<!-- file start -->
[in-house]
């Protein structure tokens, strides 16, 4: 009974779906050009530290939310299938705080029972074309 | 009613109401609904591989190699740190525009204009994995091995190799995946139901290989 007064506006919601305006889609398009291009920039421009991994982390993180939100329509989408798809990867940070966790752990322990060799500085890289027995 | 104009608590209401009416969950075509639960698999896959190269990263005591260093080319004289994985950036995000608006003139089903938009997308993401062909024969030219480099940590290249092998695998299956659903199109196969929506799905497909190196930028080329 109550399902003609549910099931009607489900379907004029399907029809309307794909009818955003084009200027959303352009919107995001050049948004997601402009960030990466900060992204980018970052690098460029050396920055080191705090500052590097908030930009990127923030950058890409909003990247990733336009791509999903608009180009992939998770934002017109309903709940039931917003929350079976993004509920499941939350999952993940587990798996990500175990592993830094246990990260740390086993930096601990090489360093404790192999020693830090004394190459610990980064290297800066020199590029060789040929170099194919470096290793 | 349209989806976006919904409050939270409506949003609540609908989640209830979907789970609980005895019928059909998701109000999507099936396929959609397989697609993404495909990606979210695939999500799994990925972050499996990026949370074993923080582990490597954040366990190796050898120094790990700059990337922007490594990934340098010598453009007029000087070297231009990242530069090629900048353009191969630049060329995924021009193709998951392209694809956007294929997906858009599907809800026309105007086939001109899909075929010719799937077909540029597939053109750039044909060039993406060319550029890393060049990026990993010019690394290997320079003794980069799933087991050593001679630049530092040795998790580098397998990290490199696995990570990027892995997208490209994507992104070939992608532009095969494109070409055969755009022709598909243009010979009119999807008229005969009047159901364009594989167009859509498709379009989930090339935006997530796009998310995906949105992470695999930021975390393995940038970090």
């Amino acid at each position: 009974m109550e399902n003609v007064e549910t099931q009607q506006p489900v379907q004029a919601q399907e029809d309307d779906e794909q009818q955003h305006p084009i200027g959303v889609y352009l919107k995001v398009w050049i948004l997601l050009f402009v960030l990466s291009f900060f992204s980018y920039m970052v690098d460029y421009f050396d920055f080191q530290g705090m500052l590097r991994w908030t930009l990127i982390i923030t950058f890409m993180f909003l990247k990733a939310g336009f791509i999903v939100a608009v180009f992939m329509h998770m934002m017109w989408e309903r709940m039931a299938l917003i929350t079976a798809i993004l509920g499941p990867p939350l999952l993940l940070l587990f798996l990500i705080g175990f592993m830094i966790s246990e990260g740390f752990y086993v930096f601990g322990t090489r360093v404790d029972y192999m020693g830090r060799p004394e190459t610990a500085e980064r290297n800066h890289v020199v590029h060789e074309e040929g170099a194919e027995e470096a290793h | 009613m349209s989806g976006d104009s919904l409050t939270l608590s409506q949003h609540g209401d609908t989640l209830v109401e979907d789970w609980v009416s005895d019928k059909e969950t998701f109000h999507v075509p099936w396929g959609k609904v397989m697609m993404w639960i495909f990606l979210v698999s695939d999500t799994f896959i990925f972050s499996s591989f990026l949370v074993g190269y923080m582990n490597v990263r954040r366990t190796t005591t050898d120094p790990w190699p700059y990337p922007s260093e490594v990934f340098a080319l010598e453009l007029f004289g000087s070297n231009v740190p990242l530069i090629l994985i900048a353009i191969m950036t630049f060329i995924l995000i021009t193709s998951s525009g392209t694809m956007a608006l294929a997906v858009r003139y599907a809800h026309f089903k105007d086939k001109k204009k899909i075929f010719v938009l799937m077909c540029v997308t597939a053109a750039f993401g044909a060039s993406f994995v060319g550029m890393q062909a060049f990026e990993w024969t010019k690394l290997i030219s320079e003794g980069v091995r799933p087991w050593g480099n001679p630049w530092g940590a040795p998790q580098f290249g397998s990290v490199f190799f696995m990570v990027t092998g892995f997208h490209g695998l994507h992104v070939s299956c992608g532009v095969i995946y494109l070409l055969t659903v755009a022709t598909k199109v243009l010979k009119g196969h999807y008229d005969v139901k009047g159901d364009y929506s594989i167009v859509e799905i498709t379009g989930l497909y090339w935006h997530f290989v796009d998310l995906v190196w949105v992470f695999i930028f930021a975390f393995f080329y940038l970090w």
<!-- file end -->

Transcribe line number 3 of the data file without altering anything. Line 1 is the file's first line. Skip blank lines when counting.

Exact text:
């Amino acid at each position: 009974m109550e399902n003609v007064e549910t099931q009607q506006p489900v379907q004029a919601q399907e029809d309307d779906e794909q009818q955003h305006p084009i200027g959303v889609y352009l919107k995001v398009w050049i948004l997601l050009f402009v960030l990466s291009f900060f992204s980018y920039m970052v690098d460029y421009f050396d920055f080191q530290g705090m500052l590097r991994w908030t930009l990127i982390i923030t950058f890409m993180f909003l990247k990733a939310g336009f791509i999903v939100a608009v180009f992939m329509h998770m934002m017109w989408e309903r709940m039931a299938l917003i929350t079976a798809i993004l509920g499941p990867p939350l999952l993940l940070l587990f798996l990500i705080g175990f592993m830094i966790s246990e990260g740390f752990y086993v930096f601990g322990t090489r360093v404790d029972y192999m020693g830090r060799p004394e190459t610990a500085e980064r290297n800066h890289v020199v590029h060789e074309e040929g170099a194919e027995e470096a290793h | 009613m349209s989806g976006d104009s919904l409050t939270l608590s409506q949003h609540g209401d609908t989640l209830v109401e979907d789970w609980v009416s005895d019928k059909e969950t998701f109000h999507v075509p099936w396929g959609k609904v397989m697609m993404w639960i495909f990606l979210v698999s695939d999500t799994f896959i990925f972050s499996s591989f990026l949370v074993g190269y923080m582990n490597v990263r954040r366990t190796t005591t050898d120094p790990w190699p700059y990337p922007s260093e490594v990934f340098a080319l010598e453009l007029f004289g000087s070297n231009v740190p990242l530069i090629l994985i900048a353009i191969m950036t630049f060329i995924l995000i021009t193709s998951s525009g392209t694809m956007a608006l294929a997906v858009r003139y599907a809800h026309f089903k105007d086939k001109k204009k899909i075929f010719v938009l799937m077909c540029v997308t597939a053109a750039f993401g044909a060039s993406f994995v060319g550029m890393q062909a060049f990026e990993w024969t010019k690394l290997i030219s320079e003794g980069v091995r799933p087991w050593g480099n001679p630049w530092g940590a040795p998790q580098f290249g397998s990290v490199f190799f696995m990570v990027t092998g892995f997208h490209g695998l994507h992104v070939s299956c992608g532009v095969i995946y494109l070409l055969t659903v755009a022709t598909k199109v243009l010979k009119g196969h999807y008229d005969v139901k009047g159901d364009y929506s594989i167009v859509e799905i498709t379009g989930l497909y090339w935006h997530f290989v796009d998310l995906v190196w949105v992470f695999i930028f930021a975390f393995f080329y940038l970090w």